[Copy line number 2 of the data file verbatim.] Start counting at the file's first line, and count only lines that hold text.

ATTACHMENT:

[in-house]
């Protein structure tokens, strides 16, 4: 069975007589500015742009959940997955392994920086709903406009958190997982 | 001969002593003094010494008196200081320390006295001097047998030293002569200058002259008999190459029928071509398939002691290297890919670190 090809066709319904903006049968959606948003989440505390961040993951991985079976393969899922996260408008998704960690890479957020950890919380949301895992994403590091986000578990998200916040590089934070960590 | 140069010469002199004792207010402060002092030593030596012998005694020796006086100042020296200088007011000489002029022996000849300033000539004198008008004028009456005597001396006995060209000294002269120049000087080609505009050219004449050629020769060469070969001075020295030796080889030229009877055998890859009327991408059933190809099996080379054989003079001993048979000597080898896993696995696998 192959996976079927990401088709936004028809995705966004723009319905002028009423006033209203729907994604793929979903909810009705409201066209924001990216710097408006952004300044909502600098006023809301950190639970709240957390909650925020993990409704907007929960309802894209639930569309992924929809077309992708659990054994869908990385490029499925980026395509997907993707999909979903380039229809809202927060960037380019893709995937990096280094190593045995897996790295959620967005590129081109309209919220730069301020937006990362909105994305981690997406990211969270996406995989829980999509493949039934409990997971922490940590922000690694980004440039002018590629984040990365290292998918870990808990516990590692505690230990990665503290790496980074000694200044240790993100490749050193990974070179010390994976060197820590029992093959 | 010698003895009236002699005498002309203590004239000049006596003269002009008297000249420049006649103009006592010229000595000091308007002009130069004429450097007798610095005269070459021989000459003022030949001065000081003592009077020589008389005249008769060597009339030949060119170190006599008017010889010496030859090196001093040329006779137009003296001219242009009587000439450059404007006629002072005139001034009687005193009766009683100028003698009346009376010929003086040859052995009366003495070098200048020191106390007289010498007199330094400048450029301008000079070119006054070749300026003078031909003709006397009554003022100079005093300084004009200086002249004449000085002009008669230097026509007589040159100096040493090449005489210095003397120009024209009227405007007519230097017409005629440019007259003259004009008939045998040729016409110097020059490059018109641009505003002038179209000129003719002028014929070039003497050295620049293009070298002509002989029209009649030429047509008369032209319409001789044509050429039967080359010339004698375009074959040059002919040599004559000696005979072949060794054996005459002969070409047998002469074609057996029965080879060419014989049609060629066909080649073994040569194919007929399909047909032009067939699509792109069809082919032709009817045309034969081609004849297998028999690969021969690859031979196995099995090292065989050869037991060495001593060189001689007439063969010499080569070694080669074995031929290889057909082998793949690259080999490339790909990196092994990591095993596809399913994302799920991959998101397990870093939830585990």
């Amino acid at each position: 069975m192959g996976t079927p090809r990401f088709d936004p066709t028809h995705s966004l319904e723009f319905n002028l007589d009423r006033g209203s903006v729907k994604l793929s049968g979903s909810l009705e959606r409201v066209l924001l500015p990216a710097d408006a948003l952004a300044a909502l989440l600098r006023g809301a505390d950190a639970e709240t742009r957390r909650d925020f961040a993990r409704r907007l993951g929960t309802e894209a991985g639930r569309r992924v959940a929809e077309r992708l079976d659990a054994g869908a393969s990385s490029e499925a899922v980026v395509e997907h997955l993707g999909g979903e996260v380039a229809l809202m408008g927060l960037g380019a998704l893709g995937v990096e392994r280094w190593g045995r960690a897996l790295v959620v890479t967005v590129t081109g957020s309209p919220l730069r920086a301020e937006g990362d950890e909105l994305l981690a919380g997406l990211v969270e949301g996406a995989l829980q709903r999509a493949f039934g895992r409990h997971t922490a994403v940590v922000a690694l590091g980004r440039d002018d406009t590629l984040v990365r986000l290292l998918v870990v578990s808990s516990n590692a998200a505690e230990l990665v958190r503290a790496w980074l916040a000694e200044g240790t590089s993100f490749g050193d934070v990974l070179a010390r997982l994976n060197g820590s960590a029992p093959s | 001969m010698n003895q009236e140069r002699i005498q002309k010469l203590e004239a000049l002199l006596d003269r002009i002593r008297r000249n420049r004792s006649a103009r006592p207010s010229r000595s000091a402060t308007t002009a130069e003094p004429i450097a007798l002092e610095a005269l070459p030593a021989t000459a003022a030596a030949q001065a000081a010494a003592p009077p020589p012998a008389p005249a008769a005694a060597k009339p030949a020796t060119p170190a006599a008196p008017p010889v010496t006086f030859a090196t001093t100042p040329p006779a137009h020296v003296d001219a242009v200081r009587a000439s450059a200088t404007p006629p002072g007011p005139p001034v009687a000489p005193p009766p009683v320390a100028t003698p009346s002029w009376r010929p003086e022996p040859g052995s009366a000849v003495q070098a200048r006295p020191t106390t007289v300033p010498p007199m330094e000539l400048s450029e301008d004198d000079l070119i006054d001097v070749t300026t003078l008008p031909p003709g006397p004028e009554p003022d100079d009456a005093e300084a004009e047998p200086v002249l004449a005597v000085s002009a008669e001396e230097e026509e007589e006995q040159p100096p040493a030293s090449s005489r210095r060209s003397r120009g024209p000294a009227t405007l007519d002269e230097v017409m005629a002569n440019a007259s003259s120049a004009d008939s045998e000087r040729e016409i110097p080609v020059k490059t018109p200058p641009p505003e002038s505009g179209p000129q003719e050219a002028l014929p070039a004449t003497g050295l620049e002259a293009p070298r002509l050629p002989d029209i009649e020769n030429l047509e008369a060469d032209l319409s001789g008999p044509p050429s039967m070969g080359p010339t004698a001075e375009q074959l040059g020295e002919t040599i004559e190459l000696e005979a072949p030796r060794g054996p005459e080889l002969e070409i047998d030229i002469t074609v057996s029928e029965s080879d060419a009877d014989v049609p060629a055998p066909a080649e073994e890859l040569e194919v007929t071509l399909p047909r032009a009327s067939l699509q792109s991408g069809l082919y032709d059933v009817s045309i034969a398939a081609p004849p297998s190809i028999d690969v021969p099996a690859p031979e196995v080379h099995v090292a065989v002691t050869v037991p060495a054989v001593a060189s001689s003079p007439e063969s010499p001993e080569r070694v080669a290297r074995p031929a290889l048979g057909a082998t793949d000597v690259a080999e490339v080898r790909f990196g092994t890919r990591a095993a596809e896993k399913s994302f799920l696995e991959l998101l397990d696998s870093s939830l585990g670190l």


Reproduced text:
């Protein structure tokens, strides 16, 4: 069975007589500015742009959940997955392994920086709903406009958190997982 | 001969002593003094010494008196200081320390006295001097047998030293002569200058002259008999190459029928071509398939002691290297890919670190 090809066709319904903006049968959606948003989440505390961040993951991985079976393969899922996260408008998704960690890479957020950890919380949301895992994403590091986000578990998200916040590089934070960590 | 140069010469002199004792207010402060002092030593030596012998005694020796006086100042020296200088007011000489002029022996000849300033000539004198008008004028009456005597001396006995060209000294002269120049000087080609505009050219004449050629020769060469070969001075020295030796080889030229009877055998890859009327991408059933190809099996080379054989003079001993048979000597080898896993696995696998 192959996976079927990401088709936004028809995705966004723009319905002028009423006033209203729907994604793929979903909810009705409201066209924001990216710097408006952004300044909502600098006023809301950190639970709240957390909650925020993990409704907007929960309802894209639930569309992924929809077309992708659990054994869908990385490029499925980026395509997907993707999909979903380039229809809202927060960037380019893709995937990096280094190593045995897996790295959620967005590129081109309209919220730069301020937006990362909105994305981690997406990211969270996406995989829980999509493949039934409990997971922490940590922000690694980004440039002018590629984040990365290292998918870990808990516990590692505690230990990665503290790496980074000694200044240790993100490749050193990974070179010390994976060197820590029992093959 | 010698003895009236002699005498002309203590004239000049006596003269002009008297000249420049006649103009006592010229000595000091308007002009130069004429450097007798610095005269070459021989000459003022030949001065000081003592009077020589008389005249008769060597009339030949060119170190006599008017010889010496030859090196001093040329006779137009003296001219242009009587000439450059404007006629002072005139001034009687005193009766009683100028003698009346009376010929003086040859052995009366003495070098200048020191106390007289010498007199330094400048450029301008000079070119006054070749300026003078031909003709006397009554003022100079005093300084004009200086002249004449000085002009008669230097026509007589040159100096040493090449005489210095003397120009024209009227405007007519230097017409005629440019007259003259004009008939045998040729016409110097020059490059018109641009505003002038179209000129003719002028014929070039003497050295620049293009070298002509002989029209009649030429047509008369032209319409001789044509050429039967080359010339004698375009074959040059002919040599004559000696005979072949060794054996005459002969070409047998002469074609057996029965080879060419014989049609060629066909080649073994040569194919007929399909047909032009067939699509792109069809082919032709009817045309034969081609004849297998028999690969021969690859031979196995099995090292065989050869037991060495001593060189001689007439063969010499080569070694080669074995031929290889057909082998793949690259080999490339790909990196092994990591095993596809399913994302799920991959998101397990870093939830585990």